I’ve seen some creative visualisations of issues surrounding the Australian election recently though not as many maps as I expected. ‘ggplot2′ is the go-to package for plotting in R so I thought I’d see if I could plot the Australian electoral divisions with ggplot2. By using the Australian Electoral Commission’s GIS mapping coordinates and mutilating

In anticipation of a new R library from School of Data data diva @mihi_tr that will wrap the OpenSpending API and providing access to OpenSpending.org data directly from within R, I thought I’d start doodling around some ideas raised in Identifying Pieces in the Spending Data Jigsaw. In particular, common payment values, repayments/refunds and “balanced

By popular demand, I updated the Fantasy Football Draft Optimizer shiny app with two changes: The app now takes into account how many teams are in your league when estimating The post Update to Fantasy Football Draft Optimizer shiny app appeared first on Fantasy Football Analytics.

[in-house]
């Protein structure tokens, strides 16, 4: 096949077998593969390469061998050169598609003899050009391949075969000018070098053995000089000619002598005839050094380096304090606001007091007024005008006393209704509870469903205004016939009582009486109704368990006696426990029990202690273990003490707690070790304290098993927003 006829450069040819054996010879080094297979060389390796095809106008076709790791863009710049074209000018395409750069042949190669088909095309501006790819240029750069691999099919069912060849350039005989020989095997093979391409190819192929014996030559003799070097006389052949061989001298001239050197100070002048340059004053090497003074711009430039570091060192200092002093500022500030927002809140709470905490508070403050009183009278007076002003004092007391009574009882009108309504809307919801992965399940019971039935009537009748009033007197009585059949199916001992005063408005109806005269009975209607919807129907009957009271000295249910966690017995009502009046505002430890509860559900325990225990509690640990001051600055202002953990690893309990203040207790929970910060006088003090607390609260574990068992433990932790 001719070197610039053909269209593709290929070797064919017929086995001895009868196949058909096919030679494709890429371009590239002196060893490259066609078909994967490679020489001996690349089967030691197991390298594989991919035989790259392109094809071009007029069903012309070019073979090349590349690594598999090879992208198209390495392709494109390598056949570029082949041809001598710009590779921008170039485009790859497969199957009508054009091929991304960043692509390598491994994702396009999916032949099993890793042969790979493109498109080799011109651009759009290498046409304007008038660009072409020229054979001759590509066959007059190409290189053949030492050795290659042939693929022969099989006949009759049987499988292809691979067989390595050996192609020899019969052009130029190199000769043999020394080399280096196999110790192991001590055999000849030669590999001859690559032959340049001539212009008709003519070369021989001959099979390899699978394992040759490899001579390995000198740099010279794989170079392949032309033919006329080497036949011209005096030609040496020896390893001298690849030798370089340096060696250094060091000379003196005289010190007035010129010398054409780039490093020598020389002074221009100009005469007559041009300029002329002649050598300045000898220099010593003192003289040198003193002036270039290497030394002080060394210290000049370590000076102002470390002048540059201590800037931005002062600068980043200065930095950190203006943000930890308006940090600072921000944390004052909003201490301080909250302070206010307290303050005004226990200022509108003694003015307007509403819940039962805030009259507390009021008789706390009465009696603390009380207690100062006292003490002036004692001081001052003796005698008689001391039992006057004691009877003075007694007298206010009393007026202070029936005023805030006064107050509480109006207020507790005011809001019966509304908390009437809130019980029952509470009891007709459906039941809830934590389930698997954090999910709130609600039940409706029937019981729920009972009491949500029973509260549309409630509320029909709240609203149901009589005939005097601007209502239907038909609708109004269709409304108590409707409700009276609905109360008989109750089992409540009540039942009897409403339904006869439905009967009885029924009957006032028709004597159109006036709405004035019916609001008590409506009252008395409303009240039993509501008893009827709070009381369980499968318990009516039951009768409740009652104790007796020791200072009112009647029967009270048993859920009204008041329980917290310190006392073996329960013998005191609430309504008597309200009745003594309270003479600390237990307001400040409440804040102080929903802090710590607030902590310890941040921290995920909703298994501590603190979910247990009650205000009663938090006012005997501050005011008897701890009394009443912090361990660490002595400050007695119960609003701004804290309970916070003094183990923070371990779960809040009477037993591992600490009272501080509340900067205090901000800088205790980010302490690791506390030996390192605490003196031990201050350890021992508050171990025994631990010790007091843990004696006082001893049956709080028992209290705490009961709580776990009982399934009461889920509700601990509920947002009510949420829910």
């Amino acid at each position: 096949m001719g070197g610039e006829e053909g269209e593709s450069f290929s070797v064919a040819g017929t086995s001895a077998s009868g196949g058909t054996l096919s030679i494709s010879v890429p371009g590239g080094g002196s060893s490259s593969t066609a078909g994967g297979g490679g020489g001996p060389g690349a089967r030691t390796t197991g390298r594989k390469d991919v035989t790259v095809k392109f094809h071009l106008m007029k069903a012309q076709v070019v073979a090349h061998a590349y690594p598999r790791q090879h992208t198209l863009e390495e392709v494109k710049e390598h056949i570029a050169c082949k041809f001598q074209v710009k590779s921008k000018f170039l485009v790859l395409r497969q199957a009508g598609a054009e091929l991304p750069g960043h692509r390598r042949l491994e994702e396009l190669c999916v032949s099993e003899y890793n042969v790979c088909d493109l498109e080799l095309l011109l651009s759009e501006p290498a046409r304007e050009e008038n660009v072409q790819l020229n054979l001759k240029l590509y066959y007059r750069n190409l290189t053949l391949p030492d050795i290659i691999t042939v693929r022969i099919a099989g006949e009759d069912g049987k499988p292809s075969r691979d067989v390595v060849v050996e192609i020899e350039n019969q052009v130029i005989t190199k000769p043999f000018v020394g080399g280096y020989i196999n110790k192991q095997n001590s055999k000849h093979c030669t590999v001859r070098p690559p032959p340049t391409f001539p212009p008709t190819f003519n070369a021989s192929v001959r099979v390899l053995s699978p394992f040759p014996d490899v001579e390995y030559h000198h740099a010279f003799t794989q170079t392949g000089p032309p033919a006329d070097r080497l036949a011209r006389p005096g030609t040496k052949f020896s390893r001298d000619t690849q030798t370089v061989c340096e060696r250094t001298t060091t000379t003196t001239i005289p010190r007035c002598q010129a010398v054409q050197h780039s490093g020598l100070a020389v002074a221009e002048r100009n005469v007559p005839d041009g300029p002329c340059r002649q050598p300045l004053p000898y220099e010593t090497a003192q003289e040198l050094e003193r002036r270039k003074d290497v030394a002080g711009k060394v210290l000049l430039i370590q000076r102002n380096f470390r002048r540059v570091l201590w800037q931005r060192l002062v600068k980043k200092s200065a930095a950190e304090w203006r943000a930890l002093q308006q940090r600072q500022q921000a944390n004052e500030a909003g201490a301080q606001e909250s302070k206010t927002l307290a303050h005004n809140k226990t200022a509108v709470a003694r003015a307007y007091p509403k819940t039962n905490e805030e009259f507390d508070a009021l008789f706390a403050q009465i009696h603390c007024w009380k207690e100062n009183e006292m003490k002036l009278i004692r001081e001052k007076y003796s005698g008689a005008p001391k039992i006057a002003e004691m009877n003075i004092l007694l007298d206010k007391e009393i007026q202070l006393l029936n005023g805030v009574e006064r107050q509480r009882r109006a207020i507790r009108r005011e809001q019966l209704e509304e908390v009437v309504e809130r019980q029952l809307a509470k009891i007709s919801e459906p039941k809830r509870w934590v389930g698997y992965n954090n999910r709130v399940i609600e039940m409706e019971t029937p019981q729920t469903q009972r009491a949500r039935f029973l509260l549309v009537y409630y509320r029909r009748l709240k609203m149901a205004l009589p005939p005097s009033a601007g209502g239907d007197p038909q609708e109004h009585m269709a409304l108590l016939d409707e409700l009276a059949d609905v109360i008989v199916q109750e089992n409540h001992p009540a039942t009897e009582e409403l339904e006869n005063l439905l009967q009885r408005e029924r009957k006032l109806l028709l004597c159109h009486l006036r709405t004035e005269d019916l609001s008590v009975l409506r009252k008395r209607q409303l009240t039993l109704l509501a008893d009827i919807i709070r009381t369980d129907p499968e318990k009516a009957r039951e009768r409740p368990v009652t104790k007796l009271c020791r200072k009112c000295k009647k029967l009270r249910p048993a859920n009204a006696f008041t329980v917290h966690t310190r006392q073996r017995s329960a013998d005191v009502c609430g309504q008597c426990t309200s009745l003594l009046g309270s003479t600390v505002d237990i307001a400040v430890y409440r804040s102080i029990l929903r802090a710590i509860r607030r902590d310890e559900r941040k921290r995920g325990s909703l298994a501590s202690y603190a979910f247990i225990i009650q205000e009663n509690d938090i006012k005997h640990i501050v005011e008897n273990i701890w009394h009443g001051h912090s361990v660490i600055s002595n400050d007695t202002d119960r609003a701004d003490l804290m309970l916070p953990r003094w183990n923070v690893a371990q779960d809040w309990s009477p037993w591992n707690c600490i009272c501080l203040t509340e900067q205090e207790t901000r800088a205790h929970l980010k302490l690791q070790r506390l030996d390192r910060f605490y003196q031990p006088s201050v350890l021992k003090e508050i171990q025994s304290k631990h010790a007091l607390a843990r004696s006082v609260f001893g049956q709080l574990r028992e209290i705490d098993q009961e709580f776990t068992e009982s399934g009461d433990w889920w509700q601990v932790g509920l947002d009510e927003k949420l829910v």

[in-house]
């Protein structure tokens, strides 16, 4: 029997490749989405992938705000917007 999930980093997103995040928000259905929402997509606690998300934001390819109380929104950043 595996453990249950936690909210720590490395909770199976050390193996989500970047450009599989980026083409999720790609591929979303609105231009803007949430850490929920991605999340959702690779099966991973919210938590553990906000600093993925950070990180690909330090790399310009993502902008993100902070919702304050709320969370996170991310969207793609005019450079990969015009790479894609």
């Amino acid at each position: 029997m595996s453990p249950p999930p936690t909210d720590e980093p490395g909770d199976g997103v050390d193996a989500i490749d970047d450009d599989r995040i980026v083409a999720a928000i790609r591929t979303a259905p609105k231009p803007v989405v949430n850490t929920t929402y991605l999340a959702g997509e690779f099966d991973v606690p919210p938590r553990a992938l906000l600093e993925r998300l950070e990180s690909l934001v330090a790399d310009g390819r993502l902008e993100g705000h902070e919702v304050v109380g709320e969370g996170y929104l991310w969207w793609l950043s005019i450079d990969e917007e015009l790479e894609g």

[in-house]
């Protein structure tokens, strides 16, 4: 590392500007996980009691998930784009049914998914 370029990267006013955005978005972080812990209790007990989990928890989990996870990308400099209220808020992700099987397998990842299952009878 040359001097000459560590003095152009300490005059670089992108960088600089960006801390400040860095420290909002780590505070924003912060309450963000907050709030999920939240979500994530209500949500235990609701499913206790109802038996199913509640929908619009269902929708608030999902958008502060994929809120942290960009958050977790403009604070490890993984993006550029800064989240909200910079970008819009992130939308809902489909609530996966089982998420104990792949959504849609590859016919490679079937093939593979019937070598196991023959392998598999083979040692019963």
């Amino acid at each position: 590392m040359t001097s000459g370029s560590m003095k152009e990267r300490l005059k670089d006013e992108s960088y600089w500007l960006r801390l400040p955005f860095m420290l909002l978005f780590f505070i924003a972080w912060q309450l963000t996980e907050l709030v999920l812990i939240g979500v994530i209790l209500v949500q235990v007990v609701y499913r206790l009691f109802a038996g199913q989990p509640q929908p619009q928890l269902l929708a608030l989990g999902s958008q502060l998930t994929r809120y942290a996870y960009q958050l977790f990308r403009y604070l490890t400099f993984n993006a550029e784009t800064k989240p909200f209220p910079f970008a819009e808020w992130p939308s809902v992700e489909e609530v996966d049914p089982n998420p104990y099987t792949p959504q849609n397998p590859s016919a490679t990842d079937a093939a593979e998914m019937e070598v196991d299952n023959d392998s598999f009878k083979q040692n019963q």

I recently attended ScienceOnline Climate, a conference in Washington, D.C. at AAAS. You may have heard of the ScienceOnline annual meeting in North Carolina - this was one of their topical meetings focused on Climate Change. I moderated a session on working with data from the web in R, focusing on climate data. Search Twitter for...

Hello, today I'm going to show you the difference of using two different common performance measures (useful not only for Machine Learning purposes, is useful in every scientific field). Until now, I have found more the accuracy values than F scores in...